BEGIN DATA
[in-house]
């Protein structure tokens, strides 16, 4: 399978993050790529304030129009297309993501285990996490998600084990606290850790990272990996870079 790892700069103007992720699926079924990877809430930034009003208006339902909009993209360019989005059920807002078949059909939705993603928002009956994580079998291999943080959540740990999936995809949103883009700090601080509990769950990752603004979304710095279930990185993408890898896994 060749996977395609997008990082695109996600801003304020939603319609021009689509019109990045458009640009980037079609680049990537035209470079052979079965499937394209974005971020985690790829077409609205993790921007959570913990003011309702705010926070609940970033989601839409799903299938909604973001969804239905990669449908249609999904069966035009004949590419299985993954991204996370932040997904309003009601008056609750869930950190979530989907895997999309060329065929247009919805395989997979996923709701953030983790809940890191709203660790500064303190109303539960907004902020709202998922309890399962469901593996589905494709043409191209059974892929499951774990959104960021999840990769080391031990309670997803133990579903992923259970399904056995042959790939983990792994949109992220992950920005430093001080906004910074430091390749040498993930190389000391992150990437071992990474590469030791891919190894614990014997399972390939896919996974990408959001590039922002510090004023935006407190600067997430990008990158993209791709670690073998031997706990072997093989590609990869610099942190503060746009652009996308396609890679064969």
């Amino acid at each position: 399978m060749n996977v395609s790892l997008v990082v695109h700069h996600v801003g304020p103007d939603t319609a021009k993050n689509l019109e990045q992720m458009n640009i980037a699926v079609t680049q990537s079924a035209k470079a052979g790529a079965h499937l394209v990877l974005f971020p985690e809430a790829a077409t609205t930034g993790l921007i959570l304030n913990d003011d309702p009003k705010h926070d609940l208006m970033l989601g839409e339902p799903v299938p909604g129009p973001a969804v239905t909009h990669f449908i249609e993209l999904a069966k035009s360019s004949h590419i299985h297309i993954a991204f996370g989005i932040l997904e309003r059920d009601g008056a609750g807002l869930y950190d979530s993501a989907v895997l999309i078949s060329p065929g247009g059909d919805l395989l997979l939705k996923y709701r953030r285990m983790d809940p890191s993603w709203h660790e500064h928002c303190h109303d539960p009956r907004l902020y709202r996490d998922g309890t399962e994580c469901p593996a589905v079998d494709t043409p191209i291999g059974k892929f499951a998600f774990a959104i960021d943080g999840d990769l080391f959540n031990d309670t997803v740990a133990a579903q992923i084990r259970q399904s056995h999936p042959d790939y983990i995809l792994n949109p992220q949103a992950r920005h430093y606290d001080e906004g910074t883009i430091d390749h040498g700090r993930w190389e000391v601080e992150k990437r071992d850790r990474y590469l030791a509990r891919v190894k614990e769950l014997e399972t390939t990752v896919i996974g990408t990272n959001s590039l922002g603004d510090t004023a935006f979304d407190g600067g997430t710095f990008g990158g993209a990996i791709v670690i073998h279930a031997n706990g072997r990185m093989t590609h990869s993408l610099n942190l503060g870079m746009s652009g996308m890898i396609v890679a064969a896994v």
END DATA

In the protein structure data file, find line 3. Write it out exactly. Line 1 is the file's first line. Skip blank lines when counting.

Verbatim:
């Amino acid at each position: 399978m060749n996977v395609s790892l997008v990082v695109h700069h996600v801003g304020p103007d939603t319609a021009k993050n689509l019109e990045q992720m458009n640009i980037a699926v079609t680049q990537s079924a035209k470079a052979g790529a079965h499937l394209v990877l974005f971020p985690e809430a790829a077409t609205t930034g993790l921007i959570l304030n913990d003011d309702p009003k705010h926070d609940l208006m970033l989601g839409e339902p799903v299938p909604g129009p973001a969804v239905t909009h990669f449908i249609e993209l999904a069966k035009s360019s004949h590419i299985h297309i993954a991204f996370g989005i932040l997904e309003r059920d009601g008056a609750g807002l869930y950190d979530s993501a989907v895997l999309i078949s060329p065929g247009g059909d919805l395989l997979l939705k996923y709701r953030r285990m983790d809940p890191s993603w709203h660790e500064h928002c303190h109303d539960p009956r907004l902020y709202r996490d998922g309890t399962e994580c469901p593996a589905v079998d494709t043409p191209i291999g059974k892929f499951a998600f774990a959104i960021d943080g999840d990769l080391f959540n031990d309670t997803v740990a133990a579903q992923i084990r259970q399904s056995h999936p042959d790939y983990i995809l792994n949109p992220q949103a992950r920005h430093y606290d001080e906004g910074t883009i430091d390749h040498g700090r993930w190389e000391v601080e992150k990437r071992d850790r990474y590469l030791a509990r891919v190894k614990e769950l014997e399972t390939t990752v896919i996974g990408t990272n959001s590039l922002g603004d510090t004023a935006f979304d407190g600067g997430t710095f990008g990158g993209a990996i791709v670690i073998h279930a031997n706990g072997r990185m093989t590609h990869s993408l610099n942190l503060g870079m746009s652009g996308m890898i396609v890679a064969a896994v």